Habitat for Humanity of Kosciusko County received a $5,000 State Farm grant Wednesday from State Farm agent Ot Schroeder of Warsaw. Pictured (L to R) are Jim Slaven, State Farm corporate responsibility analyst; Ben Logan, Habitat for Humanity of Kosciusko County executive director; Schroeder; Jenny Baker and Amy Beasley, sales and service agents for Ot Schroeder State Farm; and Mike Finn, State Farm district manager. Photo by David Slone, Times-Union.
Habitat for Humanity of Kosciusko County received a $5,000 State Farm grant Wednesday from State Farm agent Ot Schroeder of Warsaw. Pictured (L to R) are Jim Slaven, State Farm corporate responsibility analyst; Ben Logan, Habitat for Humanity of Kosciusko County executive director; Schroeder; Jenny Baker and Amy Beasley, sales and service agents for Ot Schroeder State Farm; and Mike Finn, State Farm district manager. Photo by David Slone, Times-Union.
Local State Farm agent Ot Schroeder, of Warsaw, demonstrated what it means to be a good neighbor by helping several organizations in the community, and that resulted in a $5,000 grant to Habitat for Humanity of Kosciusko County.

Schroeder selected Habitat for Humanity as the recipient of the State Farm grant after he was recognized for being a 100 For Good Champion. The check presentation was made Wednesday morning at the current Habitat home build at 625 N. Ellsworth St., Warsaw, for Missy Francis.

According to a news release from State Farm, “Giving back, doing good and being there when it counts are part of the State Farm culture. We started 100 For Good to spread the Good Neighbor spirit through our neighborhoods by encouraging employees, agents and community partners to log their acts of good and see the collective community impact. State Farm employees and agents have each been challenged to perform 100 acts of good by our 100th anniversary in June 2022.”

State Farm is celebrating its top 100 agents who have logged the most acts of good in 100 For Good, the release states. To celebrate this accomplishment, State Farm honored 100 For Good Champions, like Schroeder, as follows: recognized 100 For Good Champions throughout internal State Farm communications; gave a $5,000 donation to a qualified nonprofit of the 100 For Good Champion’s choice; and invited 100 For Good Champions to participate in a check presentation to the selected nonprofit.

Before the check presentation Wednesday, Schroeder said, “This goes back to September or October. The company approached the agents and said, ‘Hey, we have our 100th anniversary in June. We would like all agents to try to do 100 acts of good.’”

In April, State Farm had a cut-off date for the 100 acts of good, though the agents weren’t told when that cut-off date was.

“But it just so happened then that I was in the top 100 out of the 19,000 agents,” Schroeder said. Some of those agents may not have participated because the acts of good had to be recorded. “It’s self-reporting. We just talked about things we had done. I talked about 4-H and FFA members that I’ve helped over the time. Participating in church choir. Of course, Optimists is a big thing for me to participate in. But, just other general activities here in the community. So those are the acts of good I tried to complete.”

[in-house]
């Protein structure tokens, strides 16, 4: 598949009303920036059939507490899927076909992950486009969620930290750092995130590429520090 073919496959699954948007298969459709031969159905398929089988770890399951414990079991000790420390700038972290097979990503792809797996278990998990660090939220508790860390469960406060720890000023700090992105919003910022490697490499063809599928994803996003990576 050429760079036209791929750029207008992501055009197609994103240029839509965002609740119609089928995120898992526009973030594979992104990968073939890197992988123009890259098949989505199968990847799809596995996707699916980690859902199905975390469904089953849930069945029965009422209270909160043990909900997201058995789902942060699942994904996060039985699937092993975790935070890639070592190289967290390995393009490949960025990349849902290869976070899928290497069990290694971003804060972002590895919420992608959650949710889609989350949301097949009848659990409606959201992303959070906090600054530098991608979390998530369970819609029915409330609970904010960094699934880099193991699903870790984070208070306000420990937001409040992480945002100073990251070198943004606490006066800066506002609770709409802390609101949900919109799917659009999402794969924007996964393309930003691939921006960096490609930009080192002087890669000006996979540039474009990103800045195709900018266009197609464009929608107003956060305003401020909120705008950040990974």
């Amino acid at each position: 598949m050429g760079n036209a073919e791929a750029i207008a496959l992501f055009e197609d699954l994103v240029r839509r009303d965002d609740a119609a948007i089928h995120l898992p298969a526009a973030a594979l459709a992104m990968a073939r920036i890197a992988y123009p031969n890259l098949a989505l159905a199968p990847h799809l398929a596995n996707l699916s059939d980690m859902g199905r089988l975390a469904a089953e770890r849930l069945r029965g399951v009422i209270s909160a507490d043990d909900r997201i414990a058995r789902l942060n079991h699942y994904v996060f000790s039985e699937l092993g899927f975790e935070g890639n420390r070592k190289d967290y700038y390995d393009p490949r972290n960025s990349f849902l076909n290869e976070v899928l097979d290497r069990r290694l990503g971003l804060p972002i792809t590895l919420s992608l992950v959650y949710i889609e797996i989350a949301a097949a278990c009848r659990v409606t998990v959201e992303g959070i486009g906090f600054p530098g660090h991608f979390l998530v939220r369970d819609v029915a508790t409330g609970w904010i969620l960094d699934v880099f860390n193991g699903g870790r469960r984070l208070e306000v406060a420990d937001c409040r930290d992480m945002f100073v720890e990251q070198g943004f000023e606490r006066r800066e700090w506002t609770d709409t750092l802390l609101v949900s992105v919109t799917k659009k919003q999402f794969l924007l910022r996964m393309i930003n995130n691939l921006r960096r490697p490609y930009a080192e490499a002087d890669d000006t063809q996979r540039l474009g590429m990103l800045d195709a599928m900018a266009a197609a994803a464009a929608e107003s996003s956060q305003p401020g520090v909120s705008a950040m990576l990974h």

Schroeder said he chose Habitat for Humanity to receive the grant because he got involved with them a little bit because Habitat for Humanity of Kosciusko County Executive Director Ben Logan reached out to him and they met for lunch.

“Then I got some of the Optimist members to come out and do a build and we’re going to come out and help with the build again here in another week or so. It just was a natural fit. They needed some funds for building materials, so I thought the $5,000 would be great for them,” Schroeder said.

Logan said, “This $5,000 from State Farm is going to go straight to buying building supplies. And as everyone knows, costs are up, fuel prices are up, everyone’s feeling it, especially on the consumer side. And those $5,000 is going to go straight to building supplies. So, you think about the cost of lumber and nails and windows and doors and things like that, it’s going to help offset those costs. Kind of buy the materials our volunteers are working with.”

He said the grant is a “huge” help to Habitat for Humanity. “And the more businesses and people groups we can get involved in Habitat, the better. We’re very happy for this gift,” Logan said.

Mike Finn, State Farm district manager, said, “For us here at State Farm, we’ve got the local presence in the communities with our agents. But to see our agents and their teams out and about, helping the community; and then with the partnership from State Farm to provide some additional funding, that’s what it’s about for us: Being in the community and being able to give back to the people that are in the community and need it the most.”

Habitat for Humanity is probably one of State Farm’s bigger volunteer events, Finn said. “We’ve done it all around the district, so we’re definitely not new to the Habitat side of things. When you think about how intentional Habitat is to provide so much for those that need, it lines up directly with State Farm and what we want to do and the way we want to give back to the communities,” he said.

For more about Habitat for Humanity of Kosciusko County, visit the website at https://kosciuskohabitat.org/.

For more information about State Farm, visit the website at www.statefarm.com.